I found Malcolm Gladwell plugging the book. He says that given the amount of time we devote to weighing different futures in our heads in an attempt to be happy,
why we are so terrible at something that would seem to be so extraordinarily important?
In making his case, Gilbert walks us through a series of fascinating--and in some ways troubling--facts about the way our minds work. In particular, Gilbert is interested in delineating the shortcomings of imagination. We're far too accepting of the conclusions of our imaginations. Our imaginations aren't particularly imaginative. Our imaginations are really bad at telling us how we will think when the future finally comes. And our personal experiences aren't nearly as good at correcting these errors as we might think.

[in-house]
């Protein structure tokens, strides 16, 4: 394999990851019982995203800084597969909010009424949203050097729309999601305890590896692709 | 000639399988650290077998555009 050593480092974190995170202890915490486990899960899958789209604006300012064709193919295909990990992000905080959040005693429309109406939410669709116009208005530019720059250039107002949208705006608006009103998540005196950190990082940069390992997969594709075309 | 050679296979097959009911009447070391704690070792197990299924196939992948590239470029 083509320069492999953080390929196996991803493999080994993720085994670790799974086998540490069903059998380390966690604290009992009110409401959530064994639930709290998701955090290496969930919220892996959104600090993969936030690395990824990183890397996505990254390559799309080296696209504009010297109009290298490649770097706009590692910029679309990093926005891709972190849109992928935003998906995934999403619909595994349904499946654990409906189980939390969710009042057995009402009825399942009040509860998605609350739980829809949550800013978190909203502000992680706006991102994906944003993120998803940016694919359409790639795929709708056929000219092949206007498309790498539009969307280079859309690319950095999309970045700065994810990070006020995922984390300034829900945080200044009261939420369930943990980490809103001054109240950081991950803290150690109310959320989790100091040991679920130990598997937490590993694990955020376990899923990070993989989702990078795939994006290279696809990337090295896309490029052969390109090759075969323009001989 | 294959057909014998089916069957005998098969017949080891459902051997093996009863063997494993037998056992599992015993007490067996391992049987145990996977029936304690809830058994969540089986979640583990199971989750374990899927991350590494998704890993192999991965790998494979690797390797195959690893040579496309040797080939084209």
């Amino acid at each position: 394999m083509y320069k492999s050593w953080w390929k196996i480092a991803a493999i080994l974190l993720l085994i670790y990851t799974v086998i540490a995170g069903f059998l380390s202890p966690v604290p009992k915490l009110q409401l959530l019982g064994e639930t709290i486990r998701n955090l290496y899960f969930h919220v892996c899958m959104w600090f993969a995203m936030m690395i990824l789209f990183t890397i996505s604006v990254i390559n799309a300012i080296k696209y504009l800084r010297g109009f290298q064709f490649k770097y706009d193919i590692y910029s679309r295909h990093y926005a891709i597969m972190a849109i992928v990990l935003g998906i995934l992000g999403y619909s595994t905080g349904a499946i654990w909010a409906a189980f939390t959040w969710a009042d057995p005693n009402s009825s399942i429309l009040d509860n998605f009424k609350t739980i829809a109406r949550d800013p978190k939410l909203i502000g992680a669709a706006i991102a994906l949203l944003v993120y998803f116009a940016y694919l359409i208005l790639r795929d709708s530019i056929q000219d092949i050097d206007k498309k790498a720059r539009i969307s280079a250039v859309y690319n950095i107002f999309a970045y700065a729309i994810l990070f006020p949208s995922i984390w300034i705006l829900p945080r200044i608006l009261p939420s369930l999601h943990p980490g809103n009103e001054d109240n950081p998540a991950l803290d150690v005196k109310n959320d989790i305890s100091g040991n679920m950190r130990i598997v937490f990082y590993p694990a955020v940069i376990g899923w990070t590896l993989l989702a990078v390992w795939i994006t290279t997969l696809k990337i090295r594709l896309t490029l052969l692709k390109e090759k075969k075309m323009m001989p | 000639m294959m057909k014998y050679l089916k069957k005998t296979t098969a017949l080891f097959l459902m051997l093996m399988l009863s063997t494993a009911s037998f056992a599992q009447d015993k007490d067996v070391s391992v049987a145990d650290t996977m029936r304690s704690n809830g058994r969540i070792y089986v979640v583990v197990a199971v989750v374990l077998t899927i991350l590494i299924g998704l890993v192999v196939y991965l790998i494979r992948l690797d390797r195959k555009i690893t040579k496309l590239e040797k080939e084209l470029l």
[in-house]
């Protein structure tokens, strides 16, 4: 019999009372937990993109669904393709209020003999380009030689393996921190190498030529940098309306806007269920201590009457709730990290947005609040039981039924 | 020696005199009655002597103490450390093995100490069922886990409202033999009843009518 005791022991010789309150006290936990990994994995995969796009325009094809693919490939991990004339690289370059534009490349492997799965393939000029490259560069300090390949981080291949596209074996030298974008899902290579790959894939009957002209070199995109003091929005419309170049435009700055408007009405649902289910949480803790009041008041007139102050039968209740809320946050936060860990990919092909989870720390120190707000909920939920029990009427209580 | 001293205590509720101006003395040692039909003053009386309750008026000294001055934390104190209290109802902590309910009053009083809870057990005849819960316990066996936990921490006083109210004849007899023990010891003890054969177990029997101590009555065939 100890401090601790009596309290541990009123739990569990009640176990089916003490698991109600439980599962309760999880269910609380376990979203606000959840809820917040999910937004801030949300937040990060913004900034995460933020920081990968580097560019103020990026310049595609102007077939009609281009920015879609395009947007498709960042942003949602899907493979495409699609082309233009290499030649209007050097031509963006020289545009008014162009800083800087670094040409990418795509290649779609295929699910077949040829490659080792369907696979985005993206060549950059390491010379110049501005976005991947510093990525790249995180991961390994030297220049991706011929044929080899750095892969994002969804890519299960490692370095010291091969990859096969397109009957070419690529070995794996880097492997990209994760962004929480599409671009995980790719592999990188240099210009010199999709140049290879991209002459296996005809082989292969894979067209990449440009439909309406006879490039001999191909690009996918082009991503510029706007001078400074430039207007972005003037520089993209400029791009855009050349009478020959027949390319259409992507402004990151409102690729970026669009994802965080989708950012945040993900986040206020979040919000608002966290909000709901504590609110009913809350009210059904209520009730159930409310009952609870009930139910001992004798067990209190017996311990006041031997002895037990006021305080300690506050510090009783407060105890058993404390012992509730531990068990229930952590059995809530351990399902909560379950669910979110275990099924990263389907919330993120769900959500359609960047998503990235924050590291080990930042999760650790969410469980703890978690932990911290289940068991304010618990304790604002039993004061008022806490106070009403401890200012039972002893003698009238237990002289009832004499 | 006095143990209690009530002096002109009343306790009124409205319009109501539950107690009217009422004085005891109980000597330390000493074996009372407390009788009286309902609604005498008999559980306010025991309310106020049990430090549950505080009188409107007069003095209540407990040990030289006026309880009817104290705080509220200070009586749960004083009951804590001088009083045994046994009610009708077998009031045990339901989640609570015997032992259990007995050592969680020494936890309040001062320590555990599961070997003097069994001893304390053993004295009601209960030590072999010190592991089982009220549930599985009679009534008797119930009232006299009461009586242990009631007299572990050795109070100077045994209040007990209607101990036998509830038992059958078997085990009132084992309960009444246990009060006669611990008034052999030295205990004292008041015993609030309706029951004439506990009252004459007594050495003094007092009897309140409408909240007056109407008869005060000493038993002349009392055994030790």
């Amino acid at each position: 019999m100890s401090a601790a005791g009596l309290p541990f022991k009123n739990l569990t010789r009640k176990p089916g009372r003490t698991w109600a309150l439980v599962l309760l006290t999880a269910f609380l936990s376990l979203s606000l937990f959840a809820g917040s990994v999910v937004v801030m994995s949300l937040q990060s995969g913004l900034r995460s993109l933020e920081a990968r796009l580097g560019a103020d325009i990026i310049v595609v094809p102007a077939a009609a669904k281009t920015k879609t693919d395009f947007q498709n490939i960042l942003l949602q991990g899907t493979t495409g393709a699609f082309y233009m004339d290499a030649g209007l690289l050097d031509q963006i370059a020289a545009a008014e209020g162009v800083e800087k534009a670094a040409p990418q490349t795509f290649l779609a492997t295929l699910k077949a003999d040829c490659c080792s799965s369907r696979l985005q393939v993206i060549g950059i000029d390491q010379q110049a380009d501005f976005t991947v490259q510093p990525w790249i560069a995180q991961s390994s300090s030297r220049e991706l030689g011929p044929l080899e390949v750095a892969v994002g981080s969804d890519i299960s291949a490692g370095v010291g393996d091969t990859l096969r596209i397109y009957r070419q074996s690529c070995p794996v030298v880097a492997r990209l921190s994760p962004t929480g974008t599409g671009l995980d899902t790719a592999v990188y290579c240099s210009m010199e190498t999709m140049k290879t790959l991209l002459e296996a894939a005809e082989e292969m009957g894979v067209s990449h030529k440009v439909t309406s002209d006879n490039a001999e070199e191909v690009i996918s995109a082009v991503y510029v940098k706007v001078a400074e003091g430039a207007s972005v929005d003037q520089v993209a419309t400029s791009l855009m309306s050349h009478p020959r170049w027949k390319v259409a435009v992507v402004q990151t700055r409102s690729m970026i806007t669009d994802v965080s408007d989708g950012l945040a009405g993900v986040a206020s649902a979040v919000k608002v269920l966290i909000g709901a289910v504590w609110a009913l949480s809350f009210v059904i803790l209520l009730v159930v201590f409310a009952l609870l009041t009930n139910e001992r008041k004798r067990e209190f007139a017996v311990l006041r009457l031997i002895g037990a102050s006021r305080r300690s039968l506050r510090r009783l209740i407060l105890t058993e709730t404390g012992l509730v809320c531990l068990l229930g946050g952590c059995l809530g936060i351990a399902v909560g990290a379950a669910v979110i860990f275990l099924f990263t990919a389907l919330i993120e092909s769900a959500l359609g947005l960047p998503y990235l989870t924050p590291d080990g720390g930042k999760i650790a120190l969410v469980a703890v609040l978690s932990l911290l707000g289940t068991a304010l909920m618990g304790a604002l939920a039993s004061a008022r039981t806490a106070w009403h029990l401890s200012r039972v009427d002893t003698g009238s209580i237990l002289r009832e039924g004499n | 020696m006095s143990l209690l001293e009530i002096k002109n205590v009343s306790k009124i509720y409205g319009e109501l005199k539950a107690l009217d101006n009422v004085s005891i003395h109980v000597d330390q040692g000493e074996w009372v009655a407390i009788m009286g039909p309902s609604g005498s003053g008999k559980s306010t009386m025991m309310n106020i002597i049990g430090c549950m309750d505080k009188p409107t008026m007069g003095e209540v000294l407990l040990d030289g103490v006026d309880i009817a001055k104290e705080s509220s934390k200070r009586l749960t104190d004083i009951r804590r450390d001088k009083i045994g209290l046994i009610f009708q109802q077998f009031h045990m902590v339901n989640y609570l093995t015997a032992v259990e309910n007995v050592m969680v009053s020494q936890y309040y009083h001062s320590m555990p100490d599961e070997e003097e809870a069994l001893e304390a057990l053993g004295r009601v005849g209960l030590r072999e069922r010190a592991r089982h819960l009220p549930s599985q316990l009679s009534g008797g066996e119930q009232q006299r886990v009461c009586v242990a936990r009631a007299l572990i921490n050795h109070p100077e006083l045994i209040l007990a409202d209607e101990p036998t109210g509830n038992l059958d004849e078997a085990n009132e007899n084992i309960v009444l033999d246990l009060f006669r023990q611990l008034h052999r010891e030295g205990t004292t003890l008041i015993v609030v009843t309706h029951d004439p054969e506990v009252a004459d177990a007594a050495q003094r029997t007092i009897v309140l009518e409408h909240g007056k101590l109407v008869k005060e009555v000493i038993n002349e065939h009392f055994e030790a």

Gladwell calls the book a psychological detective story about one of life's great mysteries. And he and Chris Anderson at TEDblog both call Daniel Gilbert a gifted and funny writer.
I'll just call the book sold.